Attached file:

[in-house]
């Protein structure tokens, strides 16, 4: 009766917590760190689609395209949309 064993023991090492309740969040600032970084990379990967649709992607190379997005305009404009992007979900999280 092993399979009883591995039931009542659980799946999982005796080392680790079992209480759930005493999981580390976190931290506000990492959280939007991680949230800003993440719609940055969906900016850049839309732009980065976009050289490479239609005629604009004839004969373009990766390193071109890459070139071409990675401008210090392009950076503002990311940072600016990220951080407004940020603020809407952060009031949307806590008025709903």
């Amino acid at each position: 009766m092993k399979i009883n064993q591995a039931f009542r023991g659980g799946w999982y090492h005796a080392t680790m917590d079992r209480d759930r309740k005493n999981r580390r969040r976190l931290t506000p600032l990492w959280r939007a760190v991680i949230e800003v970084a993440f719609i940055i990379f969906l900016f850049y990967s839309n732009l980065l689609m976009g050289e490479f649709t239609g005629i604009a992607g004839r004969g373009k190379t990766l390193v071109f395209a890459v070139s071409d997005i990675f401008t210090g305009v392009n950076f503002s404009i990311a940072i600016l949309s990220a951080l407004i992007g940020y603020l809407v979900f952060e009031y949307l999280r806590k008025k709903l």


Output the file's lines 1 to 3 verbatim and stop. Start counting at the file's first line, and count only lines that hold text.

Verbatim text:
[in-house]
């Protein structure tokens, strides 16, 4: 009766917590760190689609395209949309 064993023991090492309740969040600032970084990379990967649709992607190379997005305009404009992007979900999280 092993399979009883591995039931009542659980799946999982005796080392680790079992209480759930005493999981580390976190931290506000990492959280939007991680949230800003993440719609940055969906900016850049839309732009980065976009050289490479239609005629604009004839004969373009990766390193071109890459070139071409990675401008210090392009950076503002990311940072600016990220951080407004940020603020809407952060009031949307806590008025709903």
């Amino acid at each position: 009766m092993k399979i009883n064993q591995a039931f009542r023991g659980g799946w999982y090492h005796a080392t680790m917590d079992r209480d759930r309740k005493n999981r580390r969040r976190l931290t506000p600032l990492w959280r939007a760190v991680i949230e800003v970084a993440f719609i940055i990379f969906l900016f850049y990967s839309n732009l980065l689609m976009g050289e490479f649709t239609g005629i604009a992607g004839r004969g373009k190379t990766l390193v071109f395209a890459v070139s071409d997005i990675f401008t210090g305009v392009n950076f503002s404009i990311a940072i600016l949309s990220a951080l407004i992007g940020y603020l809407v979900f952060e009031y949307l999280r806590k008025k709903l």